Variant Perception notes China Broad Credit Growth Slows to Zero. The side effect is a huge amount of collateral damage.
The recent tightening of credit we have seen in China is primarily aimed at clamping down
on shadow financing. Wealth management products have rapidly grown in size, from only
8% of total banking deposits in 2012 to over 20% today.
The top chart shows China’s banks’ claims on non-banks, which is where a lot of shadow financing shows up. As we can see, growth in this category has fallen precipitously from 70% YoY to 20% today.
However, there is collateral damage from this tightening. For one, bank-lending rates are starting to rise as their cost of funding rises (bottom-left chart). Policymakers in China want to confine the rise in rates in to the interbank market, but this a next-to-impossible task. Too great a rise in lending rates would feed negatively into the real economy.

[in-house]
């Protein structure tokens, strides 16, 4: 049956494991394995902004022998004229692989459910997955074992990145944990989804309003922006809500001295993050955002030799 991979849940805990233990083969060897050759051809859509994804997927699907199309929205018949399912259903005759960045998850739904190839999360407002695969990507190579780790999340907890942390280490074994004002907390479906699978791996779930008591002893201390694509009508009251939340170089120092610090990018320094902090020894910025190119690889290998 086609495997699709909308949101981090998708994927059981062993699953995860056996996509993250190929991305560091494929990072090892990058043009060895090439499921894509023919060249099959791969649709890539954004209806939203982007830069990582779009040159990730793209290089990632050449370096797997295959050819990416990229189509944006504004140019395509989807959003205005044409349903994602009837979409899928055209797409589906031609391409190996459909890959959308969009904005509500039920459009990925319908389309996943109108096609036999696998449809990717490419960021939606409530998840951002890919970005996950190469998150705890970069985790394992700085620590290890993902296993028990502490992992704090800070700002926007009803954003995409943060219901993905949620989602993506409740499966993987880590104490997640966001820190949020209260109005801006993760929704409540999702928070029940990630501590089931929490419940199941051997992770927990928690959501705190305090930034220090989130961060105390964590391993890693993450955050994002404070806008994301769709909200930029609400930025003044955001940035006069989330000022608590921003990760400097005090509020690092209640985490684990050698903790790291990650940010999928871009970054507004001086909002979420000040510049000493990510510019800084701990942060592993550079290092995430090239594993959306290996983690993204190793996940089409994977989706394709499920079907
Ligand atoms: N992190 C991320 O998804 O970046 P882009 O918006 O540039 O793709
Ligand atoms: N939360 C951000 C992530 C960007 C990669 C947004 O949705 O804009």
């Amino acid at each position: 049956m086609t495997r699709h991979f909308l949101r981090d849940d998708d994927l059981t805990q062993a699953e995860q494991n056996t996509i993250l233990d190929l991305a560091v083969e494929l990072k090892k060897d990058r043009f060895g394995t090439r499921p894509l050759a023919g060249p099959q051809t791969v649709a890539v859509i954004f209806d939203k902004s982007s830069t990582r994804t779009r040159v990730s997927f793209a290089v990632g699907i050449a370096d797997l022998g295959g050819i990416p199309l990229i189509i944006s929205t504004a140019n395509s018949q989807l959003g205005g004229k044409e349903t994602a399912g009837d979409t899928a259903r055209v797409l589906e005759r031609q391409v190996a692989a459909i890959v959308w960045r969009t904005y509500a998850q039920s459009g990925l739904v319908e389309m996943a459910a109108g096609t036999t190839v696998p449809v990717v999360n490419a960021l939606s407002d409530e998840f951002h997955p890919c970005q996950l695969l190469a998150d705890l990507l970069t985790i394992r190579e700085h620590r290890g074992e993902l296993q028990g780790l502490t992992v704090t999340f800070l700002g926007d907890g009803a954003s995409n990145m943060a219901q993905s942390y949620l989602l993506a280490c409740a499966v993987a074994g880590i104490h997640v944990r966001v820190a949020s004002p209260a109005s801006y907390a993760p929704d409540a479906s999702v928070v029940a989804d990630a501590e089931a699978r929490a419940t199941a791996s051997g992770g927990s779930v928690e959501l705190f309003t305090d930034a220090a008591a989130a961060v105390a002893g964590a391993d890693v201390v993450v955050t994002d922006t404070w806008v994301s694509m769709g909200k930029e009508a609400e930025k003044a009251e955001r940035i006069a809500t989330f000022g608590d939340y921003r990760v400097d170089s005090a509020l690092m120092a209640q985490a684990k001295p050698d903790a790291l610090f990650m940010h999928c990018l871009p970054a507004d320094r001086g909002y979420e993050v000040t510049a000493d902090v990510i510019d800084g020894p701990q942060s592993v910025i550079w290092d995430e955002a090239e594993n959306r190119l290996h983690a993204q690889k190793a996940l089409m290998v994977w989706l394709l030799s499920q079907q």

Moreover, as the bottom-right chart shows, tightening has led to broad credit growth falling to near to 0% on a 3-month basis. A negative second derivative in credit must be watched for any inhibitive effects it may have on economic growth – especially in a country so heavily credit-dependent such as China. A negative first derivative in credit, as we are on the cusp of today, leaves economic growth even more fragile.
I don’t agree with VP analysis on everything, but I do agree on most things. I find this report spot-on.
China has an impossible task of slowing its shadow banking sector running rampant and maintaining growth.
I do not know what China will ultimately choose, but something has to give one way or another.
China’s unpleasant choice is a bubble bust now or a bigger bubble and a bigger bust later.
By the way, the Fed faces a similar unpleasant choice, as do central banks in general. Asset bubbles are everywhere.
Mike “Mish” Shedlock